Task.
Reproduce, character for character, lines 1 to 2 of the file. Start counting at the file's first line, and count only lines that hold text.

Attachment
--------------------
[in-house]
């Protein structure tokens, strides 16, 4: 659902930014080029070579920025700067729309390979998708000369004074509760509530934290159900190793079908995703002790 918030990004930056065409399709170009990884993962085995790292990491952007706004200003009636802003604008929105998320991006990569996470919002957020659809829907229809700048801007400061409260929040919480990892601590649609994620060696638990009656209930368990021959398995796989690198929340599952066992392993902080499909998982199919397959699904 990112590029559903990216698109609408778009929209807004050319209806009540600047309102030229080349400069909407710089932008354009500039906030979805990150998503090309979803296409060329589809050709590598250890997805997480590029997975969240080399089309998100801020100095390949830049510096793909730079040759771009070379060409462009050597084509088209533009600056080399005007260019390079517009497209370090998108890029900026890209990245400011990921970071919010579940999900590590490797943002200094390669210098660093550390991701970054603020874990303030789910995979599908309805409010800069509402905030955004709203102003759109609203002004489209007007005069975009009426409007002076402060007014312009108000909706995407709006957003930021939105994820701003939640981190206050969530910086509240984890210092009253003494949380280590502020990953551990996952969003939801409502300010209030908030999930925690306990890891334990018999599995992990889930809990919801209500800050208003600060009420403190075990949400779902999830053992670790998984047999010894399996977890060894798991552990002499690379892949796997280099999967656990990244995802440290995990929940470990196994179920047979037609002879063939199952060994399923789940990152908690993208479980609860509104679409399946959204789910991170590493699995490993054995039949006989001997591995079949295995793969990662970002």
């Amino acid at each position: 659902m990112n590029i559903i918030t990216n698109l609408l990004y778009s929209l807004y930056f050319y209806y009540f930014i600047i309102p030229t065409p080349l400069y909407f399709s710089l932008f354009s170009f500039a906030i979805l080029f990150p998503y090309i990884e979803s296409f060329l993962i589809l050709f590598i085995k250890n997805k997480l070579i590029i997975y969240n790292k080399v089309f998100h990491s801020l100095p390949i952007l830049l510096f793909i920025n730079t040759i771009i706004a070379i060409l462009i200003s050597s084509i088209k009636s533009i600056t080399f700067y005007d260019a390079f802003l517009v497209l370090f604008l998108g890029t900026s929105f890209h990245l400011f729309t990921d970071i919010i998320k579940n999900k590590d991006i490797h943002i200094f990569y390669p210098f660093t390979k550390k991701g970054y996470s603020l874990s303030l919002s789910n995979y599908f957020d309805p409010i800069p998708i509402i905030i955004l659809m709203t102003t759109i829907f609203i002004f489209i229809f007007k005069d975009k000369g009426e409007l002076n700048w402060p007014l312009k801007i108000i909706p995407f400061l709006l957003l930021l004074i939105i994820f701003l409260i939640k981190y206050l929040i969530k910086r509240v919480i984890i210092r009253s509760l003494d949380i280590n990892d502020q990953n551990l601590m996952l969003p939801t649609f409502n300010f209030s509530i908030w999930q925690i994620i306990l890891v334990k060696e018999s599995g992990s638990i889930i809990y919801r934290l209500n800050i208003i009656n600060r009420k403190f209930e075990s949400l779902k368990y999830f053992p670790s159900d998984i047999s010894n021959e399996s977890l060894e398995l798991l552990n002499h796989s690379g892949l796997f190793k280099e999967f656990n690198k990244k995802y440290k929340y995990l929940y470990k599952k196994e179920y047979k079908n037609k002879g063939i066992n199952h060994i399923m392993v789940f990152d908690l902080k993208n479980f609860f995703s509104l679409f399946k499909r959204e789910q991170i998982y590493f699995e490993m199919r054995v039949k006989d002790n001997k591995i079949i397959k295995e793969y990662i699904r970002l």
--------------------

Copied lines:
[in-house]
């Protein structure tokens, strides 16, 4: 659902930014080029070579920025700067729309390979998708000369004074509760509530934290159900190793079908995703002790 918030990004930056065409399709170009990884993962085995790292990491952007706004200003009636802003604008929105998320991006990569996470919002957020659809829907229809700048801007400061409260929040919480990892601590649609994620060696638990009656209930368990021959398995796989690198929340599952066992392993902080499909998982199919397959699904 990112590029559903990216698109609408778009929209807004050319209806009540600047309102030229080349400069909407710089932008354009500039906030979805990150998503090309979803296409060329589809050709590598250890997805997480590029997975969240080399089309998100801020100095390949830049510096793909730079040759771009070379060409462009050597084509088209533009600056080399005007260019390079517009497209370090998108890029900026890209990245400011990921970071919010579940999900590590490797943002200094390669210098660093550390991701970054603020874990303030789910995979599908309805409010800069509402905030955004709203102003759109609203002004489209007007005069975009009426409007002076402060007014312009108000909706995407709006957003930021939105994820701003939640981190206050969530910086509240984890210092009253003494949380280590502020990953551990996952969003939801409502300010209030908030999930925690306990890891334990018999599995992990889930809990919801209500800050208003600060009420403190075990949400779902999830053992670790998984047999010894399996977890060894798991552990002499690379892949796997280099999967656990990244995802440290995990929940470990196994179920047979037609002879063939199952060994399923789940990152908690993208479980609860509104679409399946959204789910991170590493699995490993054995039949006989001997591995079949295995793969990662970002």